There are no MPEG artefacts. The film artefacts which plagued the original release are gone, and what is left is the odd minor speckle here and there – the restoration work has worked miracles for this film. There is trivial aliasing on a couple of business suits, remarkable for a movie with this much vertical detail.

    The English subtitles are concise, and almost paraphrased in the interests of brevity, a wee bit too much for my liking.

    This move is RSDL formatted, with the layer change occurring during Chapter 14 at 26:37.

Video Ratings Summary
Shadow Detail
Film-To-Video Artefacts
Film Artefacts


    The English Dolby Digital 5.1 soundtrack is encoded at 448 kilobits per second and is very good indeed. There are also mono French, Spanish and Portuguese Dolby Digital soundtracks which are much reduced in fidelity and pale in comparison.

    Dialogue was at all times very clear and synced.

    The music is quite wonderfully presented, and has a nice warmth and clarity about it. As with the original release, it presents a wide soundstage, though is very frontal.

    The surrounds were hardly used, and would hardly be missed if they were turned off.

    The subwoofer aided with the bottom end of the music, but other than that was silent.

Audio Ratings Summary
Audio Sync
Surround Channel Use


Main Menu Introduction

Menu Animation & Audio

    A nice menu structure, and a far cry from the original static menu.


    These bios are of the characters, and not of the actors which makes hardly any sense.

Audio Commentary

    This is a cool idea – get all the Wonka kids together, 30 years later, and leave them to it as they watch the movie at the same time. It stumbles at first, but once into gear is really very enjoyable. It is clear that Paris Themmen, who played Mike TeeVee (or variously T.V. or TeaVee) is the ring-leader and tends to prompt the others. Poor Augustus (Michael Bollner) seems reluctant to be there, and whenever he does get a word in edgewise is talked over by the rest of the crew. It is a case of egos at battle sometimes, but it worth a listen.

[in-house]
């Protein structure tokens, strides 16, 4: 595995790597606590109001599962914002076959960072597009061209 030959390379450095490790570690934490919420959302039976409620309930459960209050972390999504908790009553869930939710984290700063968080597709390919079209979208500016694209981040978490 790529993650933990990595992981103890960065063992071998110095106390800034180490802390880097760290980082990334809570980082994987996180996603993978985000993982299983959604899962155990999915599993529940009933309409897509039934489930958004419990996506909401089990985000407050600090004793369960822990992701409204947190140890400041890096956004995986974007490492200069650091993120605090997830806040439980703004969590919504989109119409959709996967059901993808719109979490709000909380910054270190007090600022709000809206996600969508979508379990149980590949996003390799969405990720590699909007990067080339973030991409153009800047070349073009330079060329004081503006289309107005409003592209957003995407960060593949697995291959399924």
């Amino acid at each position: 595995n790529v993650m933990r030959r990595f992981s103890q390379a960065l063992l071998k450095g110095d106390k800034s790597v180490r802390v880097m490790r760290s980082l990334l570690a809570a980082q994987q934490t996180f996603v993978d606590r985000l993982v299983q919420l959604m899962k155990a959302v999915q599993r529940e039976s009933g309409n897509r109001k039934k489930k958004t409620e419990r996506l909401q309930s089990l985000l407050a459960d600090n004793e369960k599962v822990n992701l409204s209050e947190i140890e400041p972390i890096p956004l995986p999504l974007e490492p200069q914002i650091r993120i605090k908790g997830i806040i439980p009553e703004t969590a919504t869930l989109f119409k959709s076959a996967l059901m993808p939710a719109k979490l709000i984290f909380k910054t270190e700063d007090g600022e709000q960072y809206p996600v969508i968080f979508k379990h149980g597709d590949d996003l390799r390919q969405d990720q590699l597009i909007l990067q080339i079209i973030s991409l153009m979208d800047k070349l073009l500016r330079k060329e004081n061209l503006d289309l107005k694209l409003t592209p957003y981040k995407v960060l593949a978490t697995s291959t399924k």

Featurette – Pure Imagination (30:24 minutes)

     This is a delightful reminisce of the movie from today's perspective, including interviews with the “Wonka Kids” as they are wont to be called. I was intrigued to learn that the whole movie was conceived as a promotion for a new “Wonka bar” from Quaker Oats, who put up $3 million to produce it. However, when the move was released the chocolate formula was wrong and the bars had to be recalled, so the film was released without any bars for the kids to buy! It’s also cool to see the kids all grown up. Most are now accountants or financial advisors, with Charlie now a veterinarian – he eschewed a 3-movie contract!

Theatrical Trailer (3:04 minutes)

    This is in average nick, and is presented at 1.78:1 non 16x9 enhanced with Dolby Digital 1.0 mono.


    18 black & white stills from the movie.

Featurette – Original Making Of (4:03 minutes)

    This is over before it begins. My only note for it is literally “blah”, so it can’t have impressed me that much.


    Here you get to sing along to 4 songs in isolation, with lyrics in Wonka-style writing overlaid and highlighted in time.

    This disc also has a jacket image and DVD-Text information, something never normally seen in R4 land, which is a pity.

R4 vs R1

NOTE: To view non-R4 releases, your equipment needs to be multi-zone compatible and usually also NTSC compatible.

    This version is identical to the R1 full-frame release in every way, including NTSC formatting. As a result of a massive public backlash against the full-frame release, Warner also released a widescreen version in Region 1.


    This is an almost perfect reissue of an earlier bare-bones disc. The video is exemplary, the sound is very good and the extras are meaningful. It is a great pity that we have only the 1.33:1 transfer, and that is why I have given only 4 stars for video. I hope Warner does the right thing and releases a 1.78:1 version for those of us who want to see the remastered video in all its glory.

Ratings (out of 5)


© Paul Cordingley (bio)
Friday, December 28, 2001
Review Equipment
DVDToshiba SD-900E, using RGB output
DisplayPioneer SD-T43W1 16:9 RPTV. Calibrated with Ultimate DVD Platinum. This display device is 16x9 capable.
Audio DecoderBuilt in to amplifier/receiver. Calibrated with Ultimate DVD Platinum.
AmplificationSony STR DB-930
SpeakersFront & Rears: B&W DM603 S2, Centre: B&W LCR6, Sub: B&W ASW500

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Comments (Add)
Any news on an R4 widescreen DVD release? -
Sam - J Sebastian
R4 Widescreen ? - Bran (my bio, or something very like it)
Re: Any news on an R4 widescreen DVD release? -
don't count on it - bobafett_h (read my bio)